Six Degrees of Talk Talk’s Spirit of Eden

Lenny Kaye

By Lenny Kaye

on 05.16.11 in Six Degrees

It used to be easier to pretend that an album was its own perfectly self-contained artifact. The great records certainly feel that way. But albums are more permeable than solid, their motivations, executions and inspirations informed by, and often stolen from, their peers and forbearers. It all sounds awfully formal, but it’s not. It’s the very nature of music — of art, even. The Six Degrees features examine the relationships between classic records and five other albums we’ve deemed related in some way. In some cases these connections are obvious, in others they are tenuous. But, most important to you, all of the records are highly, highly recommended.

The Album

Spirit Of Eden

Talk Talk

Spirit of Eden is one of the most beautiful, haunting, mesmerizing and individual albums ever created. That it was the product of a band known more for its neu romantique electronique made it even more exotique in 1988 when, after spending more than a year spent in the studio, Talk Talk emerged with this undeniable masterpiece of mood and minimalism. Produced by Tim Friese-Greene, nominally the group's keyboardist, and wrenchingly sung by Mark Hollis, its dynamic textures, organic instruments, spare lyrics that say all ("Everyone needs someone to need them"), make it a concept album whose theme is transcendence, returning to the Garden in the fated moments before the apple is picked, when decision still hangs in the balance. The album seems suspended, carefully drawing each breath, an unfolding that — even after repeated listens — still surprises with delicate textural overlays and deliberate pacing. Songs flow into each other, motifs revolve and resolve as each element rises to the surface, and then makes way for the next in procession.

The Moment of Knowing



I first became aware of Talk Talk in the winter of 1986, when I was in Liverpool producing the major-label debut of James, Stutter. I heard or saw, since this was Top of the Pops a song which intrigued me because of its unchanging, steadfast bassline and precise arrangement: "Life's What You Make It." James were the opposite side of that coin, resolutely improvisational, and the irony would be that even as James learned to bring their wild-card proclivities into focus, resulting in the soaring Somes of "Sometimes" and "Say Something" on 1993's Laid, Talk Talk were allowing their inner psyches to undercut song structure in seemingly random slices, reordering them to provide melodic beds that blurred the parameters of the pop song. Laid steps back from the arena unfurl of "Sit Down" to explore more acoustic inclinations, and Tim Booth opens his heart to let his soul pour out.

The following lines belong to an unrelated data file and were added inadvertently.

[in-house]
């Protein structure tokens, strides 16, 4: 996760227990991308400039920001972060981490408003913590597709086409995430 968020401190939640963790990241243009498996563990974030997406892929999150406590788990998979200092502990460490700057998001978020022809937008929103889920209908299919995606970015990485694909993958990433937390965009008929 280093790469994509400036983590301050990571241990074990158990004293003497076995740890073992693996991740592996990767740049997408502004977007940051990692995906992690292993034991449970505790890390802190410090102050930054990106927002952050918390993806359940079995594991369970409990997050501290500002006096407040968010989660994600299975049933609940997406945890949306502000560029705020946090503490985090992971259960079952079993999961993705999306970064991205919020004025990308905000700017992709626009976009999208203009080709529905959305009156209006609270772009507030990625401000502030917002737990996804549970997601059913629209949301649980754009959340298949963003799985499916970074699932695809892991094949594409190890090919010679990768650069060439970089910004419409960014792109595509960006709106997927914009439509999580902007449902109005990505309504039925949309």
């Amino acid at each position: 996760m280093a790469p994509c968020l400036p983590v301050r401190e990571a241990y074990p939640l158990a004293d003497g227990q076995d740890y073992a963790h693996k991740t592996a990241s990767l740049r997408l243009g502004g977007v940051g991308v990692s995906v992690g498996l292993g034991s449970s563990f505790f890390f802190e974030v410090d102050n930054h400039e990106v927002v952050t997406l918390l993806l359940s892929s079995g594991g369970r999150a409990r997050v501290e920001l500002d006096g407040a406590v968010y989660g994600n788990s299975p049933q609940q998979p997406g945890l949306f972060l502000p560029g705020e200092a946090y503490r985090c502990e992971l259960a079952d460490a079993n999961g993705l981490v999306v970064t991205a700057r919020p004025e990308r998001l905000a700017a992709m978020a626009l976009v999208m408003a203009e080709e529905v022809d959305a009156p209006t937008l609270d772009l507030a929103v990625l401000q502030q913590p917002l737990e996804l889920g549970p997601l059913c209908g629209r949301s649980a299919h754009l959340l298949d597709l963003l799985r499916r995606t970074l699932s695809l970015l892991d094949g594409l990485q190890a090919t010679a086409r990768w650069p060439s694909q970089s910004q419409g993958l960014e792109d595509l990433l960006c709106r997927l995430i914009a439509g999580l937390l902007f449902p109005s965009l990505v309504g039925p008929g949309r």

The Moment of Howing

Hips And Makers

Kristin Hersh

The engineer on Spirit of Eden was the inimitable Phill Brown, and so it was with considerable pleasure that I arrived in Rhode Island in the spring of 1994 to work with Kristin on her first solo album to find Phill behind the board "desk" as he referred to it in his soft English accent. The sessions took place in a rural studio attached to a horse corral, and you could open the back window of the control room to see equestrian riders practicing their jumps, a surreal experience, to say the least. Stepping back from Throwing Muses, Kristen envisioned a stark album of acoustic guitar set against Jane Scarpantoni's cello, her voice as "Your Ghost," and with Phill expertly positioning the microphones in all analog splendor, Hips and Makers was as unadorned and plaintive as Spirit of Eden, though hardly alike in mood and temperament. In between takes, I of course queried Phill on how Talk Talk had made their storied record, and he told me of sessions where the musicians played along to tracks without listening to them, where darkness in the studio was a given, and the long uphill climb of an album that seemed so amorphous it might never be finished. Lightning in a bottle, which is how I think of Hips and Makers as well, walking in the adjacent fields between takes, the music of the wind rustling the leaves in the trees amid bird song ("A Loon") and the sound of hooves in the distance.